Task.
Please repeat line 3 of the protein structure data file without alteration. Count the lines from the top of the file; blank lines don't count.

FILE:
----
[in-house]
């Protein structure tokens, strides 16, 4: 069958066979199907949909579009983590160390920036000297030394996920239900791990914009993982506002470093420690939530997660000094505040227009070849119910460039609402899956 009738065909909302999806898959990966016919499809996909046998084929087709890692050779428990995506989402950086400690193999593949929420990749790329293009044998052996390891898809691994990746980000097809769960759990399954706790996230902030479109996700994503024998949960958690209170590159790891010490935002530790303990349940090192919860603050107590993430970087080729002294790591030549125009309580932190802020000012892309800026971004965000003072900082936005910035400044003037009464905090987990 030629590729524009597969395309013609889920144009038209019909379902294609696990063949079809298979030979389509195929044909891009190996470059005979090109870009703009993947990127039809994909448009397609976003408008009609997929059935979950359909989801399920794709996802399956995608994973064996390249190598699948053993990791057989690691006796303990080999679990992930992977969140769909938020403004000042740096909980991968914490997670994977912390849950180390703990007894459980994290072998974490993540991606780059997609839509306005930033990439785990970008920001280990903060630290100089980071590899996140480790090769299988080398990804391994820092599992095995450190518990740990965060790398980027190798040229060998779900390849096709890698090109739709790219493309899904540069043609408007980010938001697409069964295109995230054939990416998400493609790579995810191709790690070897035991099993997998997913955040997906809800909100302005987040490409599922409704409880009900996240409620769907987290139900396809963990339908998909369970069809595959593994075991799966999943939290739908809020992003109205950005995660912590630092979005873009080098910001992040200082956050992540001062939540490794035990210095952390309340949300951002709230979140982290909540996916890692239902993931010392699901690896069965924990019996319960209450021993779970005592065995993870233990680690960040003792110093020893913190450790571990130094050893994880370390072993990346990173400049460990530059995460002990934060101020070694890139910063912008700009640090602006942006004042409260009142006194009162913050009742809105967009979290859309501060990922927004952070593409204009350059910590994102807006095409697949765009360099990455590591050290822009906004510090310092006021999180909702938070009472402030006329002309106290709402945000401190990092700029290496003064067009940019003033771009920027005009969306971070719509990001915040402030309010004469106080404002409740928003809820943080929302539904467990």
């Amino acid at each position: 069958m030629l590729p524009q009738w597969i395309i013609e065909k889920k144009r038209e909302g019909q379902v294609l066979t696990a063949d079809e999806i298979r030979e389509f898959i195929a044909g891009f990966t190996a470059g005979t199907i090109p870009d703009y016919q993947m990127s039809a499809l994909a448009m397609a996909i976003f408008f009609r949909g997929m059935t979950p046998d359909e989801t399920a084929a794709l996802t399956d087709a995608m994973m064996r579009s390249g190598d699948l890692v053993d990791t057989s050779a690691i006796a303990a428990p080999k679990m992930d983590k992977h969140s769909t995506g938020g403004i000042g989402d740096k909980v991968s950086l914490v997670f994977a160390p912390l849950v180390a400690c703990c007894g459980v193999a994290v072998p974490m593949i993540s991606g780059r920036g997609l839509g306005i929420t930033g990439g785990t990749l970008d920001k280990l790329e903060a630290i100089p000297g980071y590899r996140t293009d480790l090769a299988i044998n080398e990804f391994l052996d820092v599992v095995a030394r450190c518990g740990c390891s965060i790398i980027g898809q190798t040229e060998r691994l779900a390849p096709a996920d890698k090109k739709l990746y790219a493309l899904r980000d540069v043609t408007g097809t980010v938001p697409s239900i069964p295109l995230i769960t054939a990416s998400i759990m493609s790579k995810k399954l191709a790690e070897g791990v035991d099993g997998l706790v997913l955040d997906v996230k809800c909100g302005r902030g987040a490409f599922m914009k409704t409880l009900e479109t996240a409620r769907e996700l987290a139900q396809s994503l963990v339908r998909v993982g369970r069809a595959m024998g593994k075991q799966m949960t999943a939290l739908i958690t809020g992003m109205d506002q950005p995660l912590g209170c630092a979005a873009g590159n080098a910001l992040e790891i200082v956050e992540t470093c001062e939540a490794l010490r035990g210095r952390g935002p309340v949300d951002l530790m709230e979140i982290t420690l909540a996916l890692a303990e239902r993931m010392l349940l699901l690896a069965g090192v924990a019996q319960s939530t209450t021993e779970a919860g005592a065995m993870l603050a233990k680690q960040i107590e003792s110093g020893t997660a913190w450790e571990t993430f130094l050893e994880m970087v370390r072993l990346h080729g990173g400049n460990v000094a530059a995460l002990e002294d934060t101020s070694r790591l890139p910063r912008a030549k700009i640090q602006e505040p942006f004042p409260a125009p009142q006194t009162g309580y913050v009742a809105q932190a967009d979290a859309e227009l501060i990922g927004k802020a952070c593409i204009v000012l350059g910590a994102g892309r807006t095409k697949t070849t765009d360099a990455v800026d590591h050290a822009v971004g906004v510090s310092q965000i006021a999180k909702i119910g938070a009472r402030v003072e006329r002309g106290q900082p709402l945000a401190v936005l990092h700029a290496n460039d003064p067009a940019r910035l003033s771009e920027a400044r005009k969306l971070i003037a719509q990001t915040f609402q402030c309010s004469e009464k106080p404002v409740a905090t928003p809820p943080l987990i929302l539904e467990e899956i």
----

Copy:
């Amino acid at each position: 069958m030629l590729p524009q009738w597969i395309i013609e065909k889920k144009r038209e909302g019909q379902v294609l066979t696990a063949d079809e999806i298979r030979e389509f898959i195929a044909g891009f990966t190996a470059g005979t199907i090109p870009d703009y016919q993947m990127s039809a499809l994909a448009m397609a996909i976003f408008f009609r949909g997929m059935t979950p046998d359909e989801t399920a084929a794709l996802t399956d087709a995608m994973m064996r579009s390249g190598d699948l890692v053993d990791t057989s050779a690691i006796a303990a428990p080999k679990m992930d983590k992977h969140s769909t995506g938020g403004i000042g989402d740096k909980v991968s950086l914490v997670f994977a160390p912390l849950v180390a400690c703990c007894g459980v193999a994290v072998p974490m593949i993540s991606g780059r920036g997609l839509g306005i929420t930033g990439g785990t990749l970008d920001k280990l790329e903060a630290i100089p000297g980071y590899r996140t293009d480790l090769a299988i044998n080398e990804f391994l052996d820092v599992v095995a030394r450190c518990g740990c390891s965060i790398i980027g898809q190798t040229e060998r691994l779900a390849p096709a996920d890698k090109k739709l990746y790219a493309l899904r980000d540069v043609t408007g097809t980010v938001p697409s239900i069964p295109l995230i769960t054939a990416s998400i759990m493609s790579k995810k399954l191709a790690e070897g791990v035991d099993g997998l706790v997913l955040d997906v996230k809800c909100g302005r902030g987040a490409f599922m914009k409704t409880l009900e479109t996240a409620r769907e996700l987290a139900q396809s994503l963990v339908r998909v993982g369970r069809a595959m024998g593994k075991q799966m949960t999943a939290l739908i958690t809020g992003m109205d506002q950005p995660l912590g209170c630092a979005a873009g590159n080098a910001l992040e790891i200082v956050e992540t470093c001062e939540a490794l010490r035990g210095r952390g935002p309340v949300d951002l530790m709230e979140i982290t420690l909540a996916l890692a303990e239902r993931m010392l349940l699901l690896a069965g090192v924990a019996q319960s939530t209450t021993e779970a919860g005592a065995m993870l603050a233990k680690q960040i107590e003792s110093g020893t997660a913190w450790e571990t993430f130094l050893e994880m970087v370390r072993l990346h080729g990173g400049n460990v000094a530059a995460l002990e002294d934060t101020s070694r790591l890139p910063r912008a030549k700009i640090q602006e505040p942006f004042p409260a125009p009142q006194t009162g309580y913050v009742a809105q932190a967009d979290a859309e227009l501060i990922g927004k802020a952070c593409i204009v000012l350059g910590a994102g892309r807006t095409k697949t070849t765009d360099a990455v800026d590591h050290a822009v971004g906004v510090s310092q965000i006021a999180k909702i119910g938070a009472r402030v003072e006329r002309g106290q900082p709402l945000a401190v936005l990092h700029a290496n460039d003064p067009a940019r910035l003033s771009e920027a400044r005009k969306l971070i003037a719509q990001t915040f609402q402030c309010s004469e009464k106080p404002v409740a905090t928003p809820p943080l987990i929302l539904e467990e899956i």